G-8 Ends With Pact To Fight Diseases

By Michael A. Fletcher
Washington Post Staff Writer
Friday, June 8, 2007

ROME, June 8 -- President Bush arrived here Friday night after concluding a summit where leaders of the world's wealthiest industrialized countries pledged $60 billion to fight AIDS, malaria and tuberculosis in impoverished nations around the world.

Leaders of the Group of Eight nations hailed the agreement reached on the closing day of their three-day meeting in Heiligendamm, Germany, as a reaffirmation and expansion of their pledge two years ago to increase developmental aid to Africa.

Health-care advocates had a mixed reaction to Friday's pledge, half of which would be covered by the United States. Some called it important progress, while others denounced it as inadequate and vague. The G-8 nations have not fulfilled their previous promises to dramatically increase aid to Africa, critics said. Also, the group's latest declaration contained no clear timeline for providing the promised money.

The document "isn't readable in any language. It's called a communique, but it seems to have been deliberately designed not to communicate the real facts," said U2 singer Bono, a leading proponent of global poverty relief. "Do they think we can't read or count? We are looking for accountable language and accountable numbers. We didn't get them today."

Paul Zeitz, executive director of the Global AIDS Alliance, added that even if the money is forthcoming, it is not nearly enough to address preventable diseases that his group estimates kill 16,000 people a day. "The funding falls far short of what is needed," he said. "In addition, their promise to provide this money 'over the coming years' is outrageously vague."

Michel Kazatchkine, executive director of the Global Fund to Fight AIDS, Tuberculosis and Malaria, said he was pleased with the announcement. "The endorsement by the G-8 leaders of $6 to $8 billion per year for the Global Fund, a threefold increase from the current level as part of their recommitment to universal access to treatment, is very good news," he said.

Last week, Bush called on Congress to double the original $15 billion U.S. commitment to the President's Emergency Fund for AIDS Relief over the next five years. He had expressed hope that the U.S. plans would spur his G-8 partners toward similar pledges.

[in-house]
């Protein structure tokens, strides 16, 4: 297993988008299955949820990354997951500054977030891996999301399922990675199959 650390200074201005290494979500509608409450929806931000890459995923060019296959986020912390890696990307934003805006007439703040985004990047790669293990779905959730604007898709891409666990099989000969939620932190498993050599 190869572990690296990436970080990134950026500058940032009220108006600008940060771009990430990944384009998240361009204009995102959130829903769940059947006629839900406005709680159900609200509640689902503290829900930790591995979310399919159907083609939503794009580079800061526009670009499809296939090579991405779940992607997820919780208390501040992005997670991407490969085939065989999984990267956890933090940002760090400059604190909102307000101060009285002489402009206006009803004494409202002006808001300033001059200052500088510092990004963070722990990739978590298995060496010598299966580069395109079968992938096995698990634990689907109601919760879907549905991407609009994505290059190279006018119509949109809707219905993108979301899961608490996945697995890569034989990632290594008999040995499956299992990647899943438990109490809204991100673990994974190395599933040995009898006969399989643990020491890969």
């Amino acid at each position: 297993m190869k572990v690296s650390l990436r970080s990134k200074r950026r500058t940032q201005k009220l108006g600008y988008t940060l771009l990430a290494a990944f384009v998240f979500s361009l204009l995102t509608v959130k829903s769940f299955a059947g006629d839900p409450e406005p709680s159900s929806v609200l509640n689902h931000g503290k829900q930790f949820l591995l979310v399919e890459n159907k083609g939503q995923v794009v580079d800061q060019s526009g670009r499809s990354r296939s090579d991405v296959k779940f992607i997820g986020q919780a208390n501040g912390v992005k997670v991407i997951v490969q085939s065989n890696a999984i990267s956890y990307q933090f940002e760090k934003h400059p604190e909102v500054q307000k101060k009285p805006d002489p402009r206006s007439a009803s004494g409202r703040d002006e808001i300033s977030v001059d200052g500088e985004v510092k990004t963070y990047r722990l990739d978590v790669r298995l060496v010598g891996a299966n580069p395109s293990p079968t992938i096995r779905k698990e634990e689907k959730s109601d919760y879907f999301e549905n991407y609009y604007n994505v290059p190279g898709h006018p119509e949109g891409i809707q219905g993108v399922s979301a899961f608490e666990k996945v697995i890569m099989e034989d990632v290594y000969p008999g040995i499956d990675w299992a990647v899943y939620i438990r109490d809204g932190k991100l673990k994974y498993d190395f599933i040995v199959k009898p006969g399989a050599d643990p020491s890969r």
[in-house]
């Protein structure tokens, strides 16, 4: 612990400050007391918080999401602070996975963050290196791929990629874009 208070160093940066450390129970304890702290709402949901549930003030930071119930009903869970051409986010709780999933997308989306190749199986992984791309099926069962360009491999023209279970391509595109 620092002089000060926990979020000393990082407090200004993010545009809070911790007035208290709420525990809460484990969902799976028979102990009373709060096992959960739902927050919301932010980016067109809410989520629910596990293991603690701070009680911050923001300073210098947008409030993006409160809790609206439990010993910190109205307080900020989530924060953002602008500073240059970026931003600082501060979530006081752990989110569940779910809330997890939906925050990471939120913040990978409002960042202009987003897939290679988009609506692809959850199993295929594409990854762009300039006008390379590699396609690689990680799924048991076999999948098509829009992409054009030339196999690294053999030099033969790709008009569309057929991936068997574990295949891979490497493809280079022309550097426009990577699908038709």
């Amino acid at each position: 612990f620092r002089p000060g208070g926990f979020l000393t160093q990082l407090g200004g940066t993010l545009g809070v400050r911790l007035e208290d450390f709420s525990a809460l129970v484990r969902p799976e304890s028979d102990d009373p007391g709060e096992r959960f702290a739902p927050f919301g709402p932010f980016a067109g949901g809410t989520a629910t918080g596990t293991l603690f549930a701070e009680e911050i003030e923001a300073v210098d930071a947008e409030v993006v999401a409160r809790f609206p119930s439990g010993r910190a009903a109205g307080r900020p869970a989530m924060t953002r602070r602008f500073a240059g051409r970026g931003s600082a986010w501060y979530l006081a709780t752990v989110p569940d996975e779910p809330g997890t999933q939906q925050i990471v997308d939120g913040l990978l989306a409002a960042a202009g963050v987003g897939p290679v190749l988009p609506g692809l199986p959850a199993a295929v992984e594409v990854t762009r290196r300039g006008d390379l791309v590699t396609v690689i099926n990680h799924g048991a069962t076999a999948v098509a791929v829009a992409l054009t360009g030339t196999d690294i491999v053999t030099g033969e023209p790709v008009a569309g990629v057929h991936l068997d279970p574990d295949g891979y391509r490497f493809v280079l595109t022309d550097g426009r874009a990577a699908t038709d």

Bush's day started slowly Friday, because he was hit by an apparent virus, White House officials said. After meeting with new French President Nicholas Sarkozy, he went back to bed and missed two morning sessions at the summit. But by midday, a slightly ruddy-looking Bush was back on his schedule and attended a working lunch of G-8 leaders.

"He's not 100 percent, but he felt well enough to return to the talks," said White House counselor Dan Bartlett.

Later in the day, Bush left Germany for Poland, where he met President Lech Kaczynski. The two discussed U.S. plans to base interceptors for a missile defense system in Poland.

After condemning the system as a threat to Russia, President Vladimir Putin on Thursday proposed that his country become a partner in it by feeding radar data from a station it operates in the Caspian Sea country of Azerbaijan.

"The system we have proposed is not directed at Russia," Bush said after talks with Kaczynski, according to the Associated Press. "Indeed, we would welcome Russian cooperation on missile defense."

Bartlett said a response to Putin's offer might take some time, as it involves some complicated technical -- and geopolitical -- analyses. "There are a lot of very complicated technical aspects, not only in the proposal we have put forward but also this idea that President Putin has offered," Bartlett said.

Putin and Bush are scheduled to meet again in early July at the Bush family compound in Kennebunkport, Maine.

From Poland, Bush flew to Rome, where he is scheduled to meet Saturday with Italian President Giorgio Napolitano. Also on the schedule is his first meeting with Pope Benedict XVI, at the Vatican.

Earlier Friday, a court in the northern Italian city of Milan opened the trial of 26 Americans who Italian prosecutors say are CIA operatives who kidnapped an Egyptian cleric in 2003 in Milan and sent him to Egypt. None of the Americans has come to Italy for the trial, which has become a point of friction between the U.S. and Italian governments.

After ruling on several motions, the judge postponed the trial until June 18 so he could consider a defense request to suspend the proceedings until Italy's Constitutional Court rules on matters related to the case later this year, AP reported. The Italian government has asked the country's highest court to throw out the indictments against the Americans.

Bush is scheduled to travel to Albania and Bulgaria on Sunday, before returning to Washington by Monday evening.

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